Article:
We have Ginger McLoughlin, the most popular man in Limerick who was once described as having the largest hip bones this side of the 38th parallel.

We have Kieran O'Hanlon, the former PD and now seemingly former Fianna Fail councillor (judging by his campaign literature) who just keeps on winning.
And then we have Buster. Noel Hannan (pictured) has many titles. Some people call him the mayor of Garryowen. Everyone calls him Buster. He doesn't put up posters. He doesn't think he needs to, because everyone knows him. He is popular and swears a lot.

Buster has his eyes on Cllr Kieran Walsh's vacant seat. He might just get it. But so could Denis McCarthy or Christy McInerney or Paddy Mason.

The outcomes and permutations and jibes and darts are too many to count.

2009 is The Board's first experience with covering local elections, and already he knows he hates them as much as Robbie Keane, The Eagles and Roy Orbison.

But if he was to pick one group of men clambering to stand for the heaving soul of Limerick that would make this whole exercise more enjoyable, it would be this lot.

Huzzah for that.

Monday, May 11, 2009

Revelation of the day

The Board passed his driving test on Friday with only one tick, confirming his long held belief that he is the illegitimate love child of Juan Manuel Fangio (pictured) and Herbie the Beetle.


We have to stay on message.

It is easy for all of us to get lost in the condemnation and the squinting of eyes and the boiling anger. An innocent man is gunned down on the streets of our city and it sparks a tide of fury. That much we know.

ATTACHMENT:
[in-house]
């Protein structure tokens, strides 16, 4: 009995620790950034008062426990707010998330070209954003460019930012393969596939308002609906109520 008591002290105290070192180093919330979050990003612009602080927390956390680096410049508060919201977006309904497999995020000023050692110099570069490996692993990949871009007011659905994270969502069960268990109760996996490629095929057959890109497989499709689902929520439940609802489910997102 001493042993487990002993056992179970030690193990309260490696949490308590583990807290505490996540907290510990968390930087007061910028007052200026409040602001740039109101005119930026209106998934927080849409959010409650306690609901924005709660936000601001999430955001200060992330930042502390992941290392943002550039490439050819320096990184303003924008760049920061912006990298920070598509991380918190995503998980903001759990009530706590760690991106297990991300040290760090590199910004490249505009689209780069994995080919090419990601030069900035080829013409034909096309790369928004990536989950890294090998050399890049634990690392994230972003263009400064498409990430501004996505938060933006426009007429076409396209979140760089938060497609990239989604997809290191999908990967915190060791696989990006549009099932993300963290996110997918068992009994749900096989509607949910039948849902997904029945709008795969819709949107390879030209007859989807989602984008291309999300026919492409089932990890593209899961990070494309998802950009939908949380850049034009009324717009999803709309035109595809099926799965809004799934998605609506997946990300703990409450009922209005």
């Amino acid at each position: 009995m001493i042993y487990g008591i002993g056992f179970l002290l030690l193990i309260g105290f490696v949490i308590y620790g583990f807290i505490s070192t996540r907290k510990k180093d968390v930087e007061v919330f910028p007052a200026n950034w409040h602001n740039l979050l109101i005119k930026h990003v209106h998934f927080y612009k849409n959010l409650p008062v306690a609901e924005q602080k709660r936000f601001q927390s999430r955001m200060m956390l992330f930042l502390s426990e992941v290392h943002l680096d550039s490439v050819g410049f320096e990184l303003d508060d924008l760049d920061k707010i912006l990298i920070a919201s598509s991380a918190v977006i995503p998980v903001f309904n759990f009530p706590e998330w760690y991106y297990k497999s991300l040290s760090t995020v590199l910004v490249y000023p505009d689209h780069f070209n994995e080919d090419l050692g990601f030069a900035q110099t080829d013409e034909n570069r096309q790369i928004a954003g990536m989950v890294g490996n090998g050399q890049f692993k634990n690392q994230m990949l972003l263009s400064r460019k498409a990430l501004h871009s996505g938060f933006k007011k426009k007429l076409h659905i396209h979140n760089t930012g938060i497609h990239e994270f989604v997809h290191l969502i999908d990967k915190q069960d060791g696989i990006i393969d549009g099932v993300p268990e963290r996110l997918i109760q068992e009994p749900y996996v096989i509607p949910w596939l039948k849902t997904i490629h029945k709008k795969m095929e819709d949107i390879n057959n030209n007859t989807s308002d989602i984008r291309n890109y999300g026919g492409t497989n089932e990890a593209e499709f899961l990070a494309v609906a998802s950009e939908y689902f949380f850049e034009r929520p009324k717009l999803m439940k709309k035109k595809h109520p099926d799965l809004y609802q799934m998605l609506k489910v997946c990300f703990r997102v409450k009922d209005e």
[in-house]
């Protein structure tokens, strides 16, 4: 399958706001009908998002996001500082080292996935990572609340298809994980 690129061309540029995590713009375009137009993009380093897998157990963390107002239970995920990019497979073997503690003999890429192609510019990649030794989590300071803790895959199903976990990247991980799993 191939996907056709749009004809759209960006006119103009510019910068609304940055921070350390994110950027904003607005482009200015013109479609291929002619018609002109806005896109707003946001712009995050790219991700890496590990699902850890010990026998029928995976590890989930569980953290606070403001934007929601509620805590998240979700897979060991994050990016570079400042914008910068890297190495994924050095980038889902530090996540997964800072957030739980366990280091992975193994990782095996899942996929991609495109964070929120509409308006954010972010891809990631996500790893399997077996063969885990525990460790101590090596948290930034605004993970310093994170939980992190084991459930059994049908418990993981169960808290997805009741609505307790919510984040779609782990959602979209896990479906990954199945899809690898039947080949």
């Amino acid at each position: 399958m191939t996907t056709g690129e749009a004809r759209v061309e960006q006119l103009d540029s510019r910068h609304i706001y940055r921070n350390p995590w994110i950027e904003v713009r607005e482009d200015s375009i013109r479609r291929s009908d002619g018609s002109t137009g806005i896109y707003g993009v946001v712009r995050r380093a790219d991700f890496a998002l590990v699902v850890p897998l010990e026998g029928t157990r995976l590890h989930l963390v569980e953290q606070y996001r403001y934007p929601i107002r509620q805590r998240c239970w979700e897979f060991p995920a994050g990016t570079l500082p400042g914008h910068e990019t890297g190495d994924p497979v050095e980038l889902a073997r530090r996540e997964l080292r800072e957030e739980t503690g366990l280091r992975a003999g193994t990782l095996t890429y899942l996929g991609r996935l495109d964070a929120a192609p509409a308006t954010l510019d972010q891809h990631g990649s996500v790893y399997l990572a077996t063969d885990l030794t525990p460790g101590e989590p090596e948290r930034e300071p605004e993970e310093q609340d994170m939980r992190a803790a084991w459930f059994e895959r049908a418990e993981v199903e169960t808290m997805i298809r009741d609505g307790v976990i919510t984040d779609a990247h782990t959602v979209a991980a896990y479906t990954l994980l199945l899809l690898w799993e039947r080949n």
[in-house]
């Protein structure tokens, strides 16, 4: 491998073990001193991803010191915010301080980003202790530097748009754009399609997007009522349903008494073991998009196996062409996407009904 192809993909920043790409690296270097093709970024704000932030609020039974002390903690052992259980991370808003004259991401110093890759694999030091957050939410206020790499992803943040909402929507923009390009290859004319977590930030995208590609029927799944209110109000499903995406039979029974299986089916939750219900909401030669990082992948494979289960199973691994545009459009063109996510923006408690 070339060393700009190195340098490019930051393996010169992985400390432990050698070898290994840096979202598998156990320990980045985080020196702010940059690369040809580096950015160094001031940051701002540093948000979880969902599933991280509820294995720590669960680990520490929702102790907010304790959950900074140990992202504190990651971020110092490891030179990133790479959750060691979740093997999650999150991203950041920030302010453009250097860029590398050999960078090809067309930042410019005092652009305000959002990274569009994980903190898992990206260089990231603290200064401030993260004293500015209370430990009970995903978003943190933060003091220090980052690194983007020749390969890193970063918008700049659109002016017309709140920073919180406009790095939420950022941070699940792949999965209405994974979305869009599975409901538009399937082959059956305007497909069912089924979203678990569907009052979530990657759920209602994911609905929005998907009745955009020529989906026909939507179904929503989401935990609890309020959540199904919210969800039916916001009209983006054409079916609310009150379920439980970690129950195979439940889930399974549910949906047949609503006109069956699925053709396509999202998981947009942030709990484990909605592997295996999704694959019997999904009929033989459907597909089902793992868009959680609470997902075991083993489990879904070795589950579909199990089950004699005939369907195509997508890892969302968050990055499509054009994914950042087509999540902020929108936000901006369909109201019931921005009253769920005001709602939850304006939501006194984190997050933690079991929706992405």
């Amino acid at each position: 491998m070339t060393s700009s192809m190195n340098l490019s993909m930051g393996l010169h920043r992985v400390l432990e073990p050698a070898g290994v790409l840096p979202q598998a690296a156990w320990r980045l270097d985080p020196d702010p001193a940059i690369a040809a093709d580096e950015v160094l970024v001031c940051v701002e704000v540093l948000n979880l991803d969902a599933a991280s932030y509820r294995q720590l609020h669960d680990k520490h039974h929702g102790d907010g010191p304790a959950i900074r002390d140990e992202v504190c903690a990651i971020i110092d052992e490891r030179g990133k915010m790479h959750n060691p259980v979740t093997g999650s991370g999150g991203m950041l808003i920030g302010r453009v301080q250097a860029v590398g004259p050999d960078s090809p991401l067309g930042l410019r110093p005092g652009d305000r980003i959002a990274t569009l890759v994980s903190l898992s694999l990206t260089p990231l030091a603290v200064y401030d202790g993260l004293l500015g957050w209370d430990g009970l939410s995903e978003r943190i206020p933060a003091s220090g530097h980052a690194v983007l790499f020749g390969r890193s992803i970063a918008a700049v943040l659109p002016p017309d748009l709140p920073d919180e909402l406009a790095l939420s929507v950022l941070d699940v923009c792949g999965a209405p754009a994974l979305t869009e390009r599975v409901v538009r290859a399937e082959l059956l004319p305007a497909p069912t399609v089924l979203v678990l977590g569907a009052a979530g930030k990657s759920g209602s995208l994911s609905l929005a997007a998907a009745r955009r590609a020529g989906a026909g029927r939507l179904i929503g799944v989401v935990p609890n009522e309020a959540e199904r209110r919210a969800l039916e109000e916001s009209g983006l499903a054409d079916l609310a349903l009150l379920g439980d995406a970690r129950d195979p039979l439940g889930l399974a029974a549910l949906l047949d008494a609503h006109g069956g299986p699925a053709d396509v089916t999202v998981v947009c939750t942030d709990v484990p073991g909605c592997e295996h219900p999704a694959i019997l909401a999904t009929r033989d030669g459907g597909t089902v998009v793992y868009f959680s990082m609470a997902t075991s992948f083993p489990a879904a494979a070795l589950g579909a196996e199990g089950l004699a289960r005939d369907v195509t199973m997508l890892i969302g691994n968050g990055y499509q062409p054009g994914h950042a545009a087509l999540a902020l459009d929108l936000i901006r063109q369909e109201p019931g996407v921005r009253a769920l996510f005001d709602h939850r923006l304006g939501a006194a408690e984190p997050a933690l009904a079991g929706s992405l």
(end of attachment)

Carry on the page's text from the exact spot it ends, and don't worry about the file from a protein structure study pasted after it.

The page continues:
But like all tides it will roll back and everything will be as it was: the sand, the shells, the drugs and the blood.

Five thousand people marched on Sunday to show that they had had enough. That was admirable. But at the core of this is a terrible human tragedy that will stay with the Collins family forever.

Tomorrow, Minister for Justice Dermot Ahern will present his new legislation for no jury Special Criminal Court trials for senior gang figures and surveillance gathering to the Cabinet. He will no doubt use the images of yesterday's march to add the urgency needed to pass these measures into law.

But between now and the day that organised crime in Limerick is brought to its knees, many more men will die.

Some will be teenagers from Lenihan Avenue not enrolled in school who ferry drugs for the wrong people and will be shot because of it.

Others may be 30-year-old family men who may or may not have slighted a Dundon or a McCarthy or will be in the wrong place at the wrong time but will have their lives taken nonetheless.

Each death will provoke fury, be it in a ripple or a current. But the opinions of us, the decent members of civil society, must be anchored on one thing more than any other - the human loss; the realisation that mothers just like our own will be scarred by grief.